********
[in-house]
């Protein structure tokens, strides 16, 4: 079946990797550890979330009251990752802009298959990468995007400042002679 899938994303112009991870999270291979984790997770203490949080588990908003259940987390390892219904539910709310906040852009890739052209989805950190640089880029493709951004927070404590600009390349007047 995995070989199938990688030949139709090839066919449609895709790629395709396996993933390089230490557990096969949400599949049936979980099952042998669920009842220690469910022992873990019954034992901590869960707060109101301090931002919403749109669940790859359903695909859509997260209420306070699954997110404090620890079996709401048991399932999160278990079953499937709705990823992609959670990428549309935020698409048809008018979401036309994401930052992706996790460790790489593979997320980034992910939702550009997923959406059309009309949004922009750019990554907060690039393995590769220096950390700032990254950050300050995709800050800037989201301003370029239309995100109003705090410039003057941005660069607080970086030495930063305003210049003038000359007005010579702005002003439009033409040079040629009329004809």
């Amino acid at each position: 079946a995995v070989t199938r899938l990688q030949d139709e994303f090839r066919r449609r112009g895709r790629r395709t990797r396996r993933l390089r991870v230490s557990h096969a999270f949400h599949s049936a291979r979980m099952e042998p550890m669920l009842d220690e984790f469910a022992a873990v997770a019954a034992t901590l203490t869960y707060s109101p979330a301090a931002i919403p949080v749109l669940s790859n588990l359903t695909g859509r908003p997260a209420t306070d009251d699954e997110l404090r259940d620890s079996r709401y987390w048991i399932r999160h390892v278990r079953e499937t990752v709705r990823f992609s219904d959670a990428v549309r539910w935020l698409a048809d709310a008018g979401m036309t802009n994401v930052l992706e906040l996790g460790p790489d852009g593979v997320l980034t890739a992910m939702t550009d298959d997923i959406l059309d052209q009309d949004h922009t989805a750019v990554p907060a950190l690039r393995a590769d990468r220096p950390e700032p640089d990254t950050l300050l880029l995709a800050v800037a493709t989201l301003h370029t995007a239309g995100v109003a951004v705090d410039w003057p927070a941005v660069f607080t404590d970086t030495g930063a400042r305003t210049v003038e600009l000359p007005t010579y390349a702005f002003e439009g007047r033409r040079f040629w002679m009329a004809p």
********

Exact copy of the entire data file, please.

[in-house]
């Protein structure tokens, strides 16, 4: 079946990797550890979330009251990752802009298959990468995007400042002679 899938994303112009991870999270291979984790997770203490949080588990908003259940987390390892219904539910709310906040852009890739052209989805950190640089880029493709951004927070404590600009390349007047 995995070989199938990688030949139709090839066919449609895709790629395709396996993933390089230490557990096969949400599949049936979980099952042998669920009842220690469910022992873990019954034992901590869960707060109101301090931002919403749109669940790859359903695909859509997260209420306070699954997110404090620890079996709401048991399932999160278990079953499937709705990823992609959670990428549309935020698409048809008018979401036309994401930052992706996790460790790489593979997320980034992910939702550009997923959406059309009309949004922009750019990554907060690039393995590769220096950390700032990254950050300050995709800050800037989201301003370029239309995100109003705090410039003057941005660069607080970086030495930063305003210049003038000359007005010579702005002003439009033409040079040629009329004809």
């Amino acid at each position: 079946a995995v070989t199938r899938l990688q030949d139709e994303f090839r066919r449609r112009g895709r790629r395709t990797r396996r993933l390089r991870v230490s557990h096969a999270f949400h599949s049936a291979r979980m099952e042998p550890m669920l009842d220690e984790f469910a022992a873990v997770a019954a034992t901590l203490t869960y707060s109101p979330a301090a931002i919403p949080v749109l669940s790859n588990l359903t695909g859509r908003p997260a209420t306070d009251d699954e997110l404090r259940d620890s079996r709401y987390w048991i399932r999160h390892v278990r079953e499937t990752v709705r990823f992609s219904d959670a990428v549309r539910w935020l698409a048809d709310a008018g979401m036309t802009n994401v930052l992706e906040l996790g460790p790489d852009g593979v997320l980034t890739a992910m939702t550009d298959d997923i959406l059309d052209q009309d949004h922009t989805a750019v990554p907060a950190l690039r393995a590769d990468r220096p950390e700032p640089d990254t950050l300050l880029l995709a800050v800037a493709t989201l301003h370029t995007a239309g995100v109003a951004v705090d410039w003057p927070a941005v660069f607080t404590d970086t030495g930063a400042r305003t210049v003038e600009l000359p007005t010579y390349a702005f002003e439009g007047r033409r040079f040629w002679m009329a004809p």